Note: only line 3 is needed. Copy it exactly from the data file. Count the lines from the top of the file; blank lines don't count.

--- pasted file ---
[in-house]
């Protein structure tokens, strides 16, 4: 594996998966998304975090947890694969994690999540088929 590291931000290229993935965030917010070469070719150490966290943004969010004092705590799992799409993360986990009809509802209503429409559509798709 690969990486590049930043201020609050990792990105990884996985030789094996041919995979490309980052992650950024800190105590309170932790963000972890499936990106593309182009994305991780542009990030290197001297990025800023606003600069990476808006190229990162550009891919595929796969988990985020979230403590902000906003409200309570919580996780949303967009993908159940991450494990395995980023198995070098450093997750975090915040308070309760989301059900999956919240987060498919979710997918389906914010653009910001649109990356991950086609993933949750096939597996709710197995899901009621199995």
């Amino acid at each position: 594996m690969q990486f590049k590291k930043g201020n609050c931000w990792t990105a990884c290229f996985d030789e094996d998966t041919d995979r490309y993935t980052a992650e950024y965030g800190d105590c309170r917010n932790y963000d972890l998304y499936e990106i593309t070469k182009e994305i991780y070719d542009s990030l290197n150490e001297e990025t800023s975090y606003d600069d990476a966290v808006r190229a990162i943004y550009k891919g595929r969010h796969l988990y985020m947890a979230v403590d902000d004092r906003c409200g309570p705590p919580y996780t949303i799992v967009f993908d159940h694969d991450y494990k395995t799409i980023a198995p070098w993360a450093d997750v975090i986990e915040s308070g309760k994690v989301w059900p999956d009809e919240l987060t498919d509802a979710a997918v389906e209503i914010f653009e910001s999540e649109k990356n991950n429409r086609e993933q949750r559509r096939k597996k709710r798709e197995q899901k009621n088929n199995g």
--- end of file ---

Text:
């Amino acid at each position: 594996m690969q990486f590049k590291k930043g201020n609050c931000w990792t990105a990884c290229f996985d030789e094996d998966t041919d995979r490309y993935t980052a992650e950024y965030g800190d105590c309170r917010n932790y963000d972890l998304y499936e990106i593309t070469k182009e994305i991780y070719d542009s990030l290197n150490e001297e990025t800023s975090y606003d600069d990476a966290v808006r190229a990162i943004y550009k891919g595929r969010h796969l988990y985020m947890a979230v403590d902000d004092r906003c409200g309570p705590p919580y996780t949303i799992v967009f993908d159940h694969d991450y494990k395995t799409i980023a198995p070098w993360a450093d997750v975090i986990e915040s308070g309760k994690v989301w059900p999956d009809e919240l987060t498919d509802a979710a997918v389906e209503i914010f653009e910001s999540e649109k990356n991950n429409r086609e993933q949750r559509r096939k597996k709710r798709e197995q899901k009621n088929n199995g």